To see how seamlessly New York state teacher centers can bring together local, regional and state educators to collaborate on the new K-12 reforms, look no further than the North Country Teacher Resource Center in Plattsburgh.
The teacher center is ideally situated for such an effort: It's located in a building on the SUNY Plattsburgh campus, just down the hall from the administrative offices for the college's school of education. There, Plattsburgh Dean of Education Michael Morgan and his staff are both familiar with the work of the North Country center and actively supportive of its efforts.
Education students are in and out of the center's offices throughout the semester. Beyond the campus, the teacher center has forged a strong collaborative effort with school districts in the region and with the Champlain Valley Educational Services BOCES Network Team.
All of these ties have come together this school year, in an effort to better prepare future teachers for the state's new K-12 education reforms. At a recent workshop hosted by the teacher center, SUNY Plattsburgh education faculty and Plattsburgh K-12 teachers gathered for training on the reforms, which include the introduction to the new common core standards; a focus on "data-driven instruction" that considers student progress in the development of curricula; and new evaluation standards for teachers.
"This is a win-win situation," said Kathleen Fessette, director of the North Country Teacher Resource Center. "If we can partner with the faculty at Plattsburgh State, then that trickles down to the undergraduates in education."
Plattsburgh is one of six districts that has agreed to use the Teacher Evaluation and Development (TED) system for evaluating K-12 instructors, a model NYSUT initiated.
The SUNY Plattsburgh education faculty turned out in force for the workshop, including Dean Morgan and Denise Simard, an associate dean and United University Professions member who coordinates the undergraduate programs at the school of education.
"What you are witnessing today is absolutely wonderful," Morgan said. He noted that a number of adjuncts from the school of education attended the workshop, as did several specially trained "teacher supervisors" who work with student teachers in the classroom and act as liaisons between the SUNY Plattsburgh education faculty and classroom instructors.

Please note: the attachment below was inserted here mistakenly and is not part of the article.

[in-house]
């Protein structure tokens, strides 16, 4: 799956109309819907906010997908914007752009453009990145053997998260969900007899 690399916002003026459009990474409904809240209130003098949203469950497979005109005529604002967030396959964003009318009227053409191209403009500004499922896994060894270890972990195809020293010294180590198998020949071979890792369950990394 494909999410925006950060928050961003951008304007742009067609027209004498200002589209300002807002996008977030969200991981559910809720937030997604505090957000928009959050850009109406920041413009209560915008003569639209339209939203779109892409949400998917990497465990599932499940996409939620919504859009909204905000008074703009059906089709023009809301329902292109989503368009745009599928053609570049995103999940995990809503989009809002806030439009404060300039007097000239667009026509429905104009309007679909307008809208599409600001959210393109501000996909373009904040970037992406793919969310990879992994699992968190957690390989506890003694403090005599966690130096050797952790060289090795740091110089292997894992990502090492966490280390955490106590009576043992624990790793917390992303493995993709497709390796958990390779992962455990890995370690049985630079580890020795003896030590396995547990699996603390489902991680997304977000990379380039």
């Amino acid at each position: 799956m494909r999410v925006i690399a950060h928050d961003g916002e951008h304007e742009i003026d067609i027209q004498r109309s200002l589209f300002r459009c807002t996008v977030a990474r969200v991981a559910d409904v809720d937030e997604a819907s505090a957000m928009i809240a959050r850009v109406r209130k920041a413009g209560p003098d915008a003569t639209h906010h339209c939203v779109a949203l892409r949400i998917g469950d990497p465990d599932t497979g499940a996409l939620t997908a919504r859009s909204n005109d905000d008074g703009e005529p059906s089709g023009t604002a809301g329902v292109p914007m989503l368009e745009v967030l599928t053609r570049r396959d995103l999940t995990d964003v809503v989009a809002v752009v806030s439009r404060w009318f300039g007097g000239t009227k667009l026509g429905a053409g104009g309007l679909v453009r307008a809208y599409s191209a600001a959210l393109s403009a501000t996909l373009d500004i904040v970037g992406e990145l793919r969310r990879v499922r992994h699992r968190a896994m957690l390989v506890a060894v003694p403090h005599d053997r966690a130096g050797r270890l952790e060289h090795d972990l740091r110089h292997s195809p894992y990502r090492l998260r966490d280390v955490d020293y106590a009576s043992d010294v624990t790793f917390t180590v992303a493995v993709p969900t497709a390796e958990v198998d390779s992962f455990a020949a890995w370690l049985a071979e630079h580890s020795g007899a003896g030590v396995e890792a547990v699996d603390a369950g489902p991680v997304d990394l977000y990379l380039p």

"They're not full-time faculty, but they're here, so you get a sense of the commitment to a quality education for their students," Morgan said.
Just learning the language of the reforms is beneficial, Simard said.
"As faculty going out into the schools, it helps us to speak the same language," Simard added.
Teachers in the Plattsburgh city schools embraced the idea of a collaborative effort to create a teacher evaluation system, and teachers in the field value the opportunity to share ideas with their colleagues and with future classroom instructors, said Rod Sherman, president of the Plattsburgh Teachers Association and a NYSUT Board member.
Sherman noted he had just had a group of SUNY Plattsburgh education students in his classroom earlier that day, and had spent time talking to them about the incredible pool of experience, talent and expertise they will have access to once they're in the field.
"A good teacher evaluation system is a system that allows people to share ideas, not only within a school, but within a district," Sherman said. "That's what we are doing here."
Teachers and faculty do have questions on the reforms, which is why it's so important for educators to meet and talk, said Jane Landry, assessment and planning coordinator at the Champlain Valley BOCES, who talked about data-driven instruction at the recent workshop.
And as the Regents Action Agenda is implemented, the role of teacher centers as a gathering place for good ideas is more important than ever.
Said Landry, "Because this is a collective of 17 school districts we work with, if we see something great going on, or if someone else has a great idea, that sharing becomes part of the culture."